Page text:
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Spiny Eels

The spiny eel, belonging to the order Notacanthiformes and the family Notacanthidae, is an eel-like fish that grows to more than 3.3 ft (1 m) long and lives in the north Atlantic Ocean. It has a series of short, thick spines on its back, and there are about 20 slender spines preceding its anal fin on its underside. This fish is a benthic fish, meaning that it lives close to or on the bottom of the sea.

Within the order Notacanthiformes, there are three families; the most notable of which are the Halosauridae (halosaurs) and the Notacanthidae (spiny eels). All fish in this order have pectoral fins placed high on their sides, pelvic fins positioned on their abdomens, and anal fins that are long and merged with their tail fins. All are deep water fishes, inhabiting at depths of between 656-11,808 ft (200-3,600 m). The order is distributed world wide, containing 20 species and 6 genera. Within the family Notacanthidae, there are 3 genera with 10 species, including the spiny eel.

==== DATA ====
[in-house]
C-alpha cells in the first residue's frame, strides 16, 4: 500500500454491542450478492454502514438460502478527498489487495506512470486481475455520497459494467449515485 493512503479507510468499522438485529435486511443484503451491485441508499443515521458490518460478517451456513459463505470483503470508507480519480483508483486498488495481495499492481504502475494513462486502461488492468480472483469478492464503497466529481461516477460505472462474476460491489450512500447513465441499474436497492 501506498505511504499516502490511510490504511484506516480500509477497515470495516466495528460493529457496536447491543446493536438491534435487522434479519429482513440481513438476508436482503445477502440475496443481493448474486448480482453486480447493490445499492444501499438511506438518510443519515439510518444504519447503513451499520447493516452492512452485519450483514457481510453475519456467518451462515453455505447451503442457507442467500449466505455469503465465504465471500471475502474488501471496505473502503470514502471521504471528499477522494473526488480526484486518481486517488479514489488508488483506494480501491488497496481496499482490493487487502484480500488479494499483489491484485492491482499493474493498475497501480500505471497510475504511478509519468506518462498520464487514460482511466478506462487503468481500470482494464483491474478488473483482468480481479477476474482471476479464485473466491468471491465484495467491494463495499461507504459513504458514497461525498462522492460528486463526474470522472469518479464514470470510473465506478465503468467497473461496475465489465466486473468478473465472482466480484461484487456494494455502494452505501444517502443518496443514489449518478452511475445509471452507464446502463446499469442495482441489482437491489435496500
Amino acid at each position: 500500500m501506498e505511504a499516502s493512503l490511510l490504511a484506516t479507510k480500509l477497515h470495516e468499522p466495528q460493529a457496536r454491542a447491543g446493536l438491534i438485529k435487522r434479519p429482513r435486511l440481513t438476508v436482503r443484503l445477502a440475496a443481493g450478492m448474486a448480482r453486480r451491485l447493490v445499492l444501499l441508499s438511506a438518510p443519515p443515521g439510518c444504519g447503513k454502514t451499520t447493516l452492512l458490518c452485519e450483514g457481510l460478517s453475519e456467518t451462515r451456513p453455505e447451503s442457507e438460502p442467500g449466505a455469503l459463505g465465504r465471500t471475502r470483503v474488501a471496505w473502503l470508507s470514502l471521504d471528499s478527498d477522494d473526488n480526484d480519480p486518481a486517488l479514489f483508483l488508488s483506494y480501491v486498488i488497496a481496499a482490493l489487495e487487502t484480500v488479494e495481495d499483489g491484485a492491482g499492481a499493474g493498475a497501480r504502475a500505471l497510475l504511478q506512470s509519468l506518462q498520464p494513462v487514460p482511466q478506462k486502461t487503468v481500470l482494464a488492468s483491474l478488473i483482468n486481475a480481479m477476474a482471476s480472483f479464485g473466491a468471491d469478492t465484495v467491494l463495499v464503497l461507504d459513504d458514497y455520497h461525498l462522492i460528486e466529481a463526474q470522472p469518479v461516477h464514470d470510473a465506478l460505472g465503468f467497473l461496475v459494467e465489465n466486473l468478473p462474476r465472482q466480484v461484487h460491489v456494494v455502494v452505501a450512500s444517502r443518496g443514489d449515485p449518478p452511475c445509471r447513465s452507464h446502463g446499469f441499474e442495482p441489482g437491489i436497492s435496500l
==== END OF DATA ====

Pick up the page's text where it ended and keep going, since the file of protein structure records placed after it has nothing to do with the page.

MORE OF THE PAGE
Spiny eels (Notacanthus chemnitzii) have slender, elongated bodies, usually brown or grayish brown in color. They have fairly small scales; in fact, there are often more than 50 horizontal rows of scales on each of their sides. These fish have rounded or pointed snouts which project beyond their mouths. Indeed, their mouths are located on the underside of their heads, which makes it easier for them to get food from the bottom of the sea floor. Spiny eels, living at depths of 656 ft (200 m) or more, eat bottom-living sea-anemones, probably feeding in a head-down position on the seabed. Some fish in this family have up to three spine-like rays on each pelvic fin.

One species, the blunt snouted spiny eel, lives in the seas near northern Europe and is occasionally netted off of the coast of Iceland. This fish, which lives at depths of about 980 ft (299 m), can grow to 47 in (119 cm) long. Like other spiny eels, it eats sea anemones and other creatures living on the sea floor.

Spiny eels are rarely seen; thus, few facts are known about their habits.

Kathryn Snavely

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Science EncyclopediaScience & Philosophy: Spectroscopy to Stoma (pl. stomata)